Improving the Ambulance Response: Moving from a focus on 8 minutes to improving outcomes for patients through a clinically appropriate response
Monday 22 May 2017
De Vere West One, London
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“NHS England established the Ambulance Response Programme, which aims to improve response times to critically ill patients and to make sure that the most appropriate resource is provided to each patient first time. NHS England plans to publish a report summarising the findings of this programme in spring 2017. Ambulance trusts stressed the importance of moving quickly to implement any potential changes arising from the programme, in the light of increasing demand.” National Audit Office, January 2017
“The Ambulance Response Programme (ARP) aims to improve response times to critically ill patients. It will make sure that the best, high quality, most appropriate response is provided for each patient first time.” NHS England 2016
“The Ambulance Response Programme’s (ARP) Expert Clinical Reference Group unanimously recommends the extension of the Dispatch on Disposition pilot to all Ambulance Trusts. This is also supported by the ambulance services, clinicians and independent expert analysis, demonstrating a methodology and evidence base upon which to build further improvements…. The additional call triage time has not led to a detrimental effect on patient safety or patient care, nor the time between a 999 call being made and a resource arriving on scene for the most serious (Red) calls…. the Ambulance Response Programme Expert Reference Group recommend extending the pilot of Dispatch on Disposition to all ambulance services in England as soon as is feasible. In practical terms this can be achieved within 8 weeks of approval to proceed. The control site staff and managers have expressed a will and readiness to extend DoD as ‘the right thing to do’.” Professor Keith Willett Professor & Jonathan Benger Medical Director, Acute Care National Clinical Director for Urgent Care, NHS England letter to Philip Dunne MP, Minister of State for Care and Support July 2016
In July 2016 the National Ambulance Response Programme recommended extending the pilot of Dispatch on Disposition to all ambulance services in England as soon as possible. With a keynote address from Professor Keith Willett Medical Director, Acute Care NHS England this conference focuses on improving the Ambulance Response; Moving from a focus on 8 minutes to improving outcomes for patients through a clinically appropriate response, including implementing Dispatch on Disposition in practice.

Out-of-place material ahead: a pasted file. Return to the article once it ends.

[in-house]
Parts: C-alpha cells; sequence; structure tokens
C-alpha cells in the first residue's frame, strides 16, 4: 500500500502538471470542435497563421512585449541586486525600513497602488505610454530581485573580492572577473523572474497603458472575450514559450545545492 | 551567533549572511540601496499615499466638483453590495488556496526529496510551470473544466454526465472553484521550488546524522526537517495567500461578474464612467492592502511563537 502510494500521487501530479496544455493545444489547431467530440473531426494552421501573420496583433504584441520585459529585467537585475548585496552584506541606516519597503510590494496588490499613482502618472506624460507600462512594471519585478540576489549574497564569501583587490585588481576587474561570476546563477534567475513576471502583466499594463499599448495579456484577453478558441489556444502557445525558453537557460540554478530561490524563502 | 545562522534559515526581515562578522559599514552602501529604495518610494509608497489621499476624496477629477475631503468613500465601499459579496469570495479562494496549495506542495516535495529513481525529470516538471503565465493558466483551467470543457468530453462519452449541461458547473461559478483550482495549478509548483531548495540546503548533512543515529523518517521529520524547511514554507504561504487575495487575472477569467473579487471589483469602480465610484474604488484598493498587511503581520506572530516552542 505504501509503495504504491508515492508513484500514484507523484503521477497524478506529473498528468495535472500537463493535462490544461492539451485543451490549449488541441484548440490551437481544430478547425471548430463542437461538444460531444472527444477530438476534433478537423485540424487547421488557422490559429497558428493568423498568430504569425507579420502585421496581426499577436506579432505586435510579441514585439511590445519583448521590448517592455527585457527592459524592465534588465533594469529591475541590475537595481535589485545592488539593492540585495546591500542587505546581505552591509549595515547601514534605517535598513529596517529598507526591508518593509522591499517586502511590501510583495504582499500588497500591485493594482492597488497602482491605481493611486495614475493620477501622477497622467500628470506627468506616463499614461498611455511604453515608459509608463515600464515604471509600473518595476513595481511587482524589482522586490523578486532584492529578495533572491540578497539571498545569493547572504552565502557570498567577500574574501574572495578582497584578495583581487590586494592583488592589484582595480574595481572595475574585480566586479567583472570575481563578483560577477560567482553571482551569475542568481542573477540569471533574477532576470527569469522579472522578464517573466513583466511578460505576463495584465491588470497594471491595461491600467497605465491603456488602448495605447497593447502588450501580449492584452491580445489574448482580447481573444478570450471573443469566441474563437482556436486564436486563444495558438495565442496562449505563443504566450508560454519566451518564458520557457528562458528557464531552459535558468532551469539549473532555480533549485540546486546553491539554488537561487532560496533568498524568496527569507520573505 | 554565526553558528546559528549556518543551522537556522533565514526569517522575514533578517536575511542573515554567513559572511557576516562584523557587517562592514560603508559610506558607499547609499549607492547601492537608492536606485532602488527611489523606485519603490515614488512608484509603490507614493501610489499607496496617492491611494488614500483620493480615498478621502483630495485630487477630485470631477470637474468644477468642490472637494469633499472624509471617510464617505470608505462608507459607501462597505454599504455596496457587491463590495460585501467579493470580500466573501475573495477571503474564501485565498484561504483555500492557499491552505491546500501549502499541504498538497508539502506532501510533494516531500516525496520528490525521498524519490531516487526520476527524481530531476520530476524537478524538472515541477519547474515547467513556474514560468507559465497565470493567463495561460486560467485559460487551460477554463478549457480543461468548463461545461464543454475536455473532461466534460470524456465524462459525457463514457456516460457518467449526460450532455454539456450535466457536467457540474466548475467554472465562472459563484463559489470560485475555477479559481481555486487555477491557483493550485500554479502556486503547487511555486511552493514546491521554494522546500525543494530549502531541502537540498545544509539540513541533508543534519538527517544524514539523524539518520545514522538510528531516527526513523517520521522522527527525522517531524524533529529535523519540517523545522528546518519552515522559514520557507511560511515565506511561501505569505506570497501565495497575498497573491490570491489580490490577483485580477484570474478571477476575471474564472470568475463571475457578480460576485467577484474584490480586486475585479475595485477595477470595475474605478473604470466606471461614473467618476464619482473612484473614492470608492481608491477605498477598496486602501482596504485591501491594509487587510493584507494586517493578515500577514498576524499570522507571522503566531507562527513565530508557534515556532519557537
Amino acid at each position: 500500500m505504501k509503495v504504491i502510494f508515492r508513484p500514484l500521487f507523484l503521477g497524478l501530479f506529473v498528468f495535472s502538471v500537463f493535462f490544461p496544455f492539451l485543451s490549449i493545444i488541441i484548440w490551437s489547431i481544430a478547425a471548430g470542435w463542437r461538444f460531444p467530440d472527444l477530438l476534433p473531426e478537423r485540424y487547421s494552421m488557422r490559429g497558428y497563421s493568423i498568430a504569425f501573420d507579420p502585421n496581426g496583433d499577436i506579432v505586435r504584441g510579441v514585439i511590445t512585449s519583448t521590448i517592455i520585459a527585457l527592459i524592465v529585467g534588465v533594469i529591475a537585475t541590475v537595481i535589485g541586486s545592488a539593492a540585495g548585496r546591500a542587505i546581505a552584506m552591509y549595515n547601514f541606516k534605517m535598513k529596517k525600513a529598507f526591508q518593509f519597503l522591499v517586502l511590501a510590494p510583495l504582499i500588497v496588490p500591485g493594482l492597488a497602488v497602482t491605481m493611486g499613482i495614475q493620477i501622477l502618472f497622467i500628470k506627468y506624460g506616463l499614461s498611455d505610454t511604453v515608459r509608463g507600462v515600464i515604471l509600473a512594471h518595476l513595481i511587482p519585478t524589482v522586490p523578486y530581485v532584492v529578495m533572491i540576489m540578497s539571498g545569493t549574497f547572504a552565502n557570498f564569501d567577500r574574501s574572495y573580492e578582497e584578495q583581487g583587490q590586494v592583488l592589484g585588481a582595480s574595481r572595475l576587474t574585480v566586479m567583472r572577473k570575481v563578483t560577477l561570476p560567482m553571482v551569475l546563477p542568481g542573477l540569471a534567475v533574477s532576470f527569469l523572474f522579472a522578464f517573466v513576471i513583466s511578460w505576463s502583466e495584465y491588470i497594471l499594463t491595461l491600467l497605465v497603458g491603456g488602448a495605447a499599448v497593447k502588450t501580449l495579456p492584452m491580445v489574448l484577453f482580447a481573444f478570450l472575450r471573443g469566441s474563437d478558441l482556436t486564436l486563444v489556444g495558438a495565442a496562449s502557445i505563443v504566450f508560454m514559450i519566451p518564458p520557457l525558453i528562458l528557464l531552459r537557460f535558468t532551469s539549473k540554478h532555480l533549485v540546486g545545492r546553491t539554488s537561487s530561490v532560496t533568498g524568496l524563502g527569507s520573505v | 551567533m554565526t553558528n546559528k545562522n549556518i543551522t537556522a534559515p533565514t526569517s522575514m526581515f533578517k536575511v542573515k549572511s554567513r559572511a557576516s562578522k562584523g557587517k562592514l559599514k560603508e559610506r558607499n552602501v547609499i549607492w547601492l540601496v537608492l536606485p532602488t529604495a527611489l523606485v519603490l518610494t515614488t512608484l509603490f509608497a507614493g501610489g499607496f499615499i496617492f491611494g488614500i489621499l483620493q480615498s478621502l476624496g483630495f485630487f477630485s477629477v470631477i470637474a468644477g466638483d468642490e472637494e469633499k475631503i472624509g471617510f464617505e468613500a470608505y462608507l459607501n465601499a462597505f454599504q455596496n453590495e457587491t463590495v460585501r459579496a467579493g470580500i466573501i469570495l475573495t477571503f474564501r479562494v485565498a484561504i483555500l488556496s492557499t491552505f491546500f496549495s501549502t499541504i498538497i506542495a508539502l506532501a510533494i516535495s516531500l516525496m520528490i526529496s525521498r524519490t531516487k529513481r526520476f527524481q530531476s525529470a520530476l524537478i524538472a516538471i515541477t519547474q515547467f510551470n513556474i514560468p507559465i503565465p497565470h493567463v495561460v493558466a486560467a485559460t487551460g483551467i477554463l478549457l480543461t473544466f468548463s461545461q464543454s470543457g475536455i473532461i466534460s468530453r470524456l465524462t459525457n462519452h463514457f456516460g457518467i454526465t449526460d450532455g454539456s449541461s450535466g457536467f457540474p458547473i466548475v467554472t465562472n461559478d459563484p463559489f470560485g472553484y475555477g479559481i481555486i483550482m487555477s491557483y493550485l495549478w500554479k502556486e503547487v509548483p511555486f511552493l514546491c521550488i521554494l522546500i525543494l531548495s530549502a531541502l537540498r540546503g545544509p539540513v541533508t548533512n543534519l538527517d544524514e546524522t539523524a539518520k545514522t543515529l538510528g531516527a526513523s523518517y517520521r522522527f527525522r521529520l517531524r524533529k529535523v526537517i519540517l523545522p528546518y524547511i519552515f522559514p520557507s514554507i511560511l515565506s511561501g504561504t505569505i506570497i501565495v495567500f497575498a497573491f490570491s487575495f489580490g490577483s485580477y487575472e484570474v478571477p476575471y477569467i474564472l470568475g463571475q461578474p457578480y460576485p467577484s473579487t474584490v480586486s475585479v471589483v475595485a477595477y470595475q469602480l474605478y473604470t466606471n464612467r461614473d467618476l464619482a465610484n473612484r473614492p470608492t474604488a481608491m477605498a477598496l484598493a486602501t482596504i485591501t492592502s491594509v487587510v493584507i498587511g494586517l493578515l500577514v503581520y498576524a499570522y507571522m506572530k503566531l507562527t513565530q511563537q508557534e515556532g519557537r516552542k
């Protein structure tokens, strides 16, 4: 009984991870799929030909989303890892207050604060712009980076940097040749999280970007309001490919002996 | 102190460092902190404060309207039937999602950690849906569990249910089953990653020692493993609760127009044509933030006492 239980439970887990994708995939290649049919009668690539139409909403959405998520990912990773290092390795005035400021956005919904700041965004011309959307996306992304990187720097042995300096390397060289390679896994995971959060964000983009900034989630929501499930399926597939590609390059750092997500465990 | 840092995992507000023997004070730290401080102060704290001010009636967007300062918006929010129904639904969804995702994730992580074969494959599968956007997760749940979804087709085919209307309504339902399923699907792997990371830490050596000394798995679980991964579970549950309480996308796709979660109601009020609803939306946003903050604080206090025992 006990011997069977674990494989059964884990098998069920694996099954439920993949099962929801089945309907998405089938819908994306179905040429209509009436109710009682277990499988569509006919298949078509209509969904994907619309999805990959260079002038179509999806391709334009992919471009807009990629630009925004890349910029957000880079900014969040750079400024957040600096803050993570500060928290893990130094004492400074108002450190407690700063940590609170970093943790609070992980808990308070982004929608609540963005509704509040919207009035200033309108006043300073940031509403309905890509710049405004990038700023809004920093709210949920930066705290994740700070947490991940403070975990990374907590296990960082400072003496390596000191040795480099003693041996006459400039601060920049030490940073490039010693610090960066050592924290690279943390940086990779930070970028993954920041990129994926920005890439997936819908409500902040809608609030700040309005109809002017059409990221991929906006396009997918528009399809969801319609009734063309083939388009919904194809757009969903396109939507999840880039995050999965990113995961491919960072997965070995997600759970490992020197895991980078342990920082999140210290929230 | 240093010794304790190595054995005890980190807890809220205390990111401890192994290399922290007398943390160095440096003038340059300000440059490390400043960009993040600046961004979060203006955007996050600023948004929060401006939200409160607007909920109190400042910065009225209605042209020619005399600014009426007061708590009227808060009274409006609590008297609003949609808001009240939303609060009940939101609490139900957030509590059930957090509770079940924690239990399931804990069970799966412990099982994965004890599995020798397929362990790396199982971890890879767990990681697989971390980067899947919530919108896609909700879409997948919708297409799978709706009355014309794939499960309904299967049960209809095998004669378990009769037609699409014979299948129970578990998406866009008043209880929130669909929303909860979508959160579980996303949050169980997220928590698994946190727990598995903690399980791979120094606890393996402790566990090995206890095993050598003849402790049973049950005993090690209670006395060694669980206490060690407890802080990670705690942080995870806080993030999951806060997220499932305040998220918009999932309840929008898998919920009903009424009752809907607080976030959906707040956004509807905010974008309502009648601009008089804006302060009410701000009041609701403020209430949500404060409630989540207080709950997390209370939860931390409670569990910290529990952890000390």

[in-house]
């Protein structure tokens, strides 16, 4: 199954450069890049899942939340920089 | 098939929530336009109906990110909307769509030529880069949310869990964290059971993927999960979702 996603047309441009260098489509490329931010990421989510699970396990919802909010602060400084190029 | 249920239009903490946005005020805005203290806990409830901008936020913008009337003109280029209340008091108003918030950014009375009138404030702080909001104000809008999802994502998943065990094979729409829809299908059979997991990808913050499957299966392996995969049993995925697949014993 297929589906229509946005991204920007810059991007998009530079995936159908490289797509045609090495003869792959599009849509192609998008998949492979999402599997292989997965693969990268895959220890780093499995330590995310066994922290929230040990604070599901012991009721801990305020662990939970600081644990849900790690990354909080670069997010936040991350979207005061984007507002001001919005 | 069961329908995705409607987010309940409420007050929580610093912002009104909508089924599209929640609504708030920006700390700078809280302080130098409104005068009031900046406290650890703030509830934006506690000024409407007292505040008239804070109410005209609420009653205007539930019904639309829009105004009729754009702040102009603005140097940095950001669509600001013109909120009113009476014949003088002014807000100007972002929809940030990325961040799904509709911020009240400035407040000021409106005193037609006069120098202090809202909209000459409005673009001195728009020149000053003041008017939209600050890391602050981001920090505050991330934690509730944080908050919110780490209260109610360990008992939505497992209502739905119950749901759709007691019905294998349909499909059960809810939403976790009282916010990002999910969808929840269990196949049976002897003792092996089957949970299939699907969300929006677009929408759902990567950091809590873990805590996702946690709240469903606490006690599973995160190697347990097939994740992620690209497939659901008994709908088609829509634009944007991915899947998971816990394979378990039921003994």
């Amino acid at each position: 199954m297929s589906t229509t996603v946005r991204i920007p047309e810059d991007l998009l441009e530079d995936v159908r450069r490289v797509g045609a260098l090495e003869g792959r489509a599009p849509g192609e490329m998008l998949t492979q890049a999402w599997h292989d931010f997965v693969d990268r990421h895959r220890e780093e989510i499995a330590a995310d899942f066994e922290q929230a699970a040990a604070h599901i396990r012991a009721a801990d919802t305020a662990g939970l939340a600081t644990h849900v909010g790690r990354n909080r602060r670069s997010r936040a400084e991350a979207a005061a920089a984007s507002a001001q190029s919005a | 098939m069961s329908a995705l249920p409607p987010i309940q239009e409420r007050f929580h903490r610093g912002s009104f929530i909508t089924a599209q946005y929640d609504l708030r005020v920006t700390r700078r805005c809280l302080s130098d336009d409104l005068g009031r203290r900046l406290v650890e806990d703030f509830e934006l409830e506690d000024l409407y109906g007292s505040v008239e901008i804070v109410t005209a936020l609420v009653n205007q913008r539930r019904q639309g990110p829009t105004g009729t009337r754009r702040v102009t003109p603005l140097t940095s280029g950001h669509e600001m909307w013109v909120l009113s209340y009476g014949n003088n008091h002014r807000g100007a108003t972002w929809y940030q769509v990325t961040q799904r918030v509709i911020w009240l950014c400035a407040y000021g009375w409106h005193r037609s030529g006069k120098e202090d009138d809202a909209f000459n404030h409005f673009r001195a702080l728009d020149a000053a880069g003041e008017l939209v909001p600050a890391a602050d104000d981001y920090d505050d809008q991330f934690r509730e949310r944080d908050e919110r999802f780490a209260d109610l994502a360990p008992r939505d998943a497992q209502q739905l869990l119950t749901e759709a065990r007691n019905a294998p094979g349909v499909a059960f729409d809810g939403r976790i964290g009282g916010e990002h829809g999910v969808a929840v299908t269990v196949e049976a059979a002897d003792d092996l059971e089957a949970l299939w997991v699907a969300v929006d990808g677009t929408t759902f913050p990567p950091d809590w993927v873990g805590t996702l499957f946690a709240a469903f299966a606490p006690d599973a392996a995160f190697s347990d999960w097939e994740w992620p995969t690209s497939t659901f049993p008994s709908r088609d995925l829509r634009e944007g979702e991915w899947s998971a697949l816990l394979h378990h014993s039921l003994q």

“We need to get the right resource to the right patients – an appropriate vehicle with a skilled paramedic to the patients that need it in at timely manner…Of particular importance is the need to ensure that the ways in which ambulance services are managed and measured reflect the needs of a 21st century population, and are focused on clinical priorities, rather than response times alone…“We have a tendency to send ambulances to patients when we don’t actually know if they need an ambulance or not – we also send multiple vehicles to the same call – there are also other things that start to happen due to the 8 minute response – such as sending an fast response unit to stop the clock – and because we are only measuring half the calls the green calls may have very long waits for an ambulance response. These kinds of behaviours are inefficient but in some ways are a logical response to current measurement – we are loosing sight of the reason for the service, improving outcomes for patents” Prof Jonathan Benger National Clinical Director for Urgent Care, NHS England Professor of Emergency Care, University of the West of England, Bristol Consultant in Emergency Medicine, University Hospitals Bristol NHS Foundation Trust, January 2016
This conference looks at how we can improve the ambulance response – moving away from time based targets – and towards a new way of working, ensuring a clinical appropriate response that will improve outcomes for patients. Through national updates from the National Ambulance Response Programme, to case studies and lessons from the dispatch on disposition pilot sites the conference will update delegates on this important development and the impact in practice. The conference will also look at implications of working differently in terms of workforce, paramedic training, challenging public assumptions around ambulance responses, and looking to the future and implications for both Ambulance Trusts and independent Ambulance Services .